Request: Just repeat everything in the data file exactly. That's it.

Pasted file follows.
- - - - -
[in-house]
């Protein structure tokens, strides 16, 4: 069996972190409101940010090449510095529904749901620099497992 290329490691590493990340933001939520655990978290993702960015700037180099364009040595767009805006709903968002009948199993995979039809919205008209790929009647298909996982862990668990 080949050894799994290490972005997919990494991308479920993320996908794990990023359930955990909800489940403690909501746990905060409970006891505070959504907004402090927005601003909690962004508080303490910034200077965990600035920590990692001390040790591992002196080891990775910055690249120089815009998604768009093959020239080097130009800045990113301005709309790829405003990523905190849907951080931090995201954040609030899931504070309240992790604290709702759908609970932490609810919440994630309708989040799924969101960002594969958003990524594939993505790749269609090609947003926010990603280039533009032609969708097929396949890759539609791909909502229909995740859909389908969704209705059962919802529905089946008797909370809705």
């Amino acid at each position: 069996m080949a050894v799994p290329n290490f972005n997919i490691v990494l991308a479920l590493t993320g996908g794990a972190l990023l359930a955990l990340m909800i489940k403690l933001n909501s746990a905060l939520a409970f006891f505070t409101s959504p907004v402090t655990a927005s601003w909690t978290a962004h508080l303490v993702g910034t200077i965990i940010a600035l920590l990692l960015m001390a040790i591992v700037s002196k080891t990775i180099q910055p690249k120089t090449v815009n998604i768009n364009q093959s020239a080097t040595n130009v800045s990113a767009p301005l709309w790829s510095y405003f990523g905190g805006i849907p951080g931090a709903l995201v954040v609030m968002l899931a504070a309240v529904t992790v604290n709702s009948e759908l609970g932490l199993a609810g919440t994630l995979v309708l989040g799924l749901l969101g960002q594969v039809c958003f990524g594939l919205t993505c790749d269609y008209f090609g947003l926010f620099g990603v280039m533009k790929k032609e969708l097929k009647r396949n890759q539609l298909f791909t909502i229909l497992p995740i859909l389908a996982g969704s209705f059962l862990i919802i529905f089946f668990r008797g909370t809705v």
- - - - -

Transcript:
[in-house]
């Protein structure tokens, strides 16, 4: 069996972190409101940010090449510095529904749901620099497992 290329490691590493990340933001939520655990978290993702960015700037180099364009040595767009805006709903968002009948199993995979039809919205008209790929009647298909996982862990668990 080949050894799994290490972005997919990494991308479920993320996908794990990023359930955990909800489940403690909501746990905060409970006891505070959504907004402090927005601003909690962004508080303490910034200077965990600035920590990692001390040790591992002196080891990775910055690249120089815009998604768009093959020239080097130009800045990113301005709309790829405003990523905190849907951080931090995201954040609030899931504070309240992790604290709702759908609970932490609810919440994630309708989040799924969101960002594969958003990524594939993505790749269609090609947003926010990603280039533009032609969708097929396949890759539609791909909502229909995740859909389908969704209705059962919802529905089946008797909370809705």
């Amino acid at each position: 069996m080949a050894v799994p290329n290490f972005n997919i490691v990494l991308a479920l590493t993320g996908g794990a972190l990023l359930a955990l990340m909800i489940k403690l933001n909501s746990a905060l939520a409970f006891f505070t409101s959504p907004v402090t655990a927005s601003w909690t978290a962004h508080l303490v993702g910034t200077i965990i940010a600035l920590l990692l960015m001390a040790i591992v700037s002196k080891t990775i180099q910055p690249k120089t090449v815009n998604i768009n364009q093959s020239a080097t040595n130009v800045s990113a767009p301005l709309w790829s510095y405003f990523g905190g805006i849907p951080g931090a709903l995201v954040v609030m968002l899931a504070a309240v529904t992790v604290n709702s009948e759908l609970g932490l199993a609810g919440t994630l995979v309708l989040g799924l749901l969101g960002q594969v039809c958003f990524g594939l919205t993505c790749d269609y008209f090609g947003l926010f620099g990603v280039m533009k790929k032609e969708l097929k009647r396949n890759q539609l298909f791909t909502i229909l497992p995740i859909l389908a996982g969704s209705f059962l862990i919802i529905f089946f668990r008797g909370t809705v």